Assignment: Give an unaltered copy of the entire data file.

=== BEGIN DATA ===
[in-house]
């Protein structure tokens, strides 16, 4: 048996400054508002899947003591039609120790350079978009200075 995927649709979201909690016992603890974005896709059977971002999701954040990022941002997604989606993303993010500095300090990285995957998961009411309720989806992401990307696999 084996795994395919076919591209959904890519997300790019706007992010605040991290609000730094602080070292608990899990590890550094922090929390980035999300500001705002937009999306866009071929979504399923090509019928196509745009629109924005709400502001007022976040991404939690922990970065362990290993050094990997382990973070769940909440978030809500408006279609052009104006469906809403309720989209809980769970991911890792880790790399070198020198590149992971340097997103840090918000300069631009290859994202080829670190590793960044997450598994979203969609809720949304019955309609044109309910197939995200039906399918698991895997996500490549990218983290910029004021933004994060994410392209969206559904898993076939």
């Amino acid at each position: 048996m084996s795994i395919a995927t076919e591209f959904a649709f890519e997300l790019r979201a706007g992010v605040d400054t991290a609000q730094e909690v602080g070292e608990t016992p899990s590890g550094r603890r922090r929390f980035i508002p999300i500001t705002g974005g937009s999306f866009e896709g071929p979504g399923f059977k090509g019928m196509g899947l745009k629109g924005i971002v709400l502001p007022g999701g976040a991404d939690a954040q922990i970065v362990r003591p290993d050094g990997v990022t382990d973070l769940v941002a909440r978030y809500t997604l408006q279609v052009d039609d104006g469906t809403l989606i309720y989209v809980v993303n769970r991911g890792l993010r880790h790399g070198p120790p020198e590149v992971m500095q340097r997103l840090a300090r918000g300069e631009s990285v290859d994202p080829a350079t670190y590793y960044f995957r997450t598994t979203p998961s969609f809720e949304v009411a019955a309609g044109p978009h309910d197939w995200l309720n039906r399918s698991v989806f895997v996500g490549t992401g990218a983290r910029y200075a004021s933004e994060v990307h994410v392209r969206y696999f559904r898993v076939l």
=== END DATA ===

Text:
[in-house]
């Protein structure tokens, strides 16, 4: 048996400054508002899947003591039609120790350079978009200075 995927649709979201909690016992603890974005896709059977971002999701954040990022941002997604989606993303993010500095300090990285995957998961009411309720989806992401990307696999 084996795994395919076919591209959904890519997300790019706007992010605040991290609000730094602080070292608990899990590890550094922090929390980035999300500001705002937009999306866009071929979504399923090509019928196509745009629109924005709400502001007022976040991404939690922990970065362990290993050094990997382990973070769940909440978030809500408006279609052009104006469906809403309720989209809980769970991911890792880790790399070198020198590149992971340097997103840090918000300069631009290859994202080829670190590793960044997450598994979203969609809720949304019955309609044109309910197939995200039906399918698991895997996500490549990218983290910029004021933004994060994410392209969206559904898993076939």
């Amino acid at each position: 048996m084996s795994i395919a995927t076919e591209f959904a649709f890519e997300l790019r979201a706007g992010v605040d400054t991290a609000q730094e909690v602080g070292e608990t016992p899990s590890g550094r603890r922090r929390f980035i508002p999300i500001t705002g974005g937009s999306f866009e896709g071929p979504g399923f059977k090509g019928m196509g899947l745009k629109g924005i971002v709400l502001p007022g999701g976040a991404d939690a954040q922990i970065v362990r003591p290993d050094g990997v990022t382990d973070l769940v941002a909440r978030y809500t997604l408006q279609v052009d039609d104006g469906t809403l989606i309720y989209v809980v993303n769970r991911g890792l993010r880790h790399g070198p120790p020198e590149v992971m500095q340097r997103l840090a300090r918000g300069e631009s990285v290859d994202p080829a350079t670190y590793y960044f995957r997450t598994t979203p998961s969609f809720e949304v009411a019955a309609g044109p978009h309910d197939w995200l309720n039906r399918s698991v989806f895997v996500g490549t992401g990218a983290r910029y200075a004021s933004e994060v990307h994410v392209r969206y696999f559904r898993v076939l």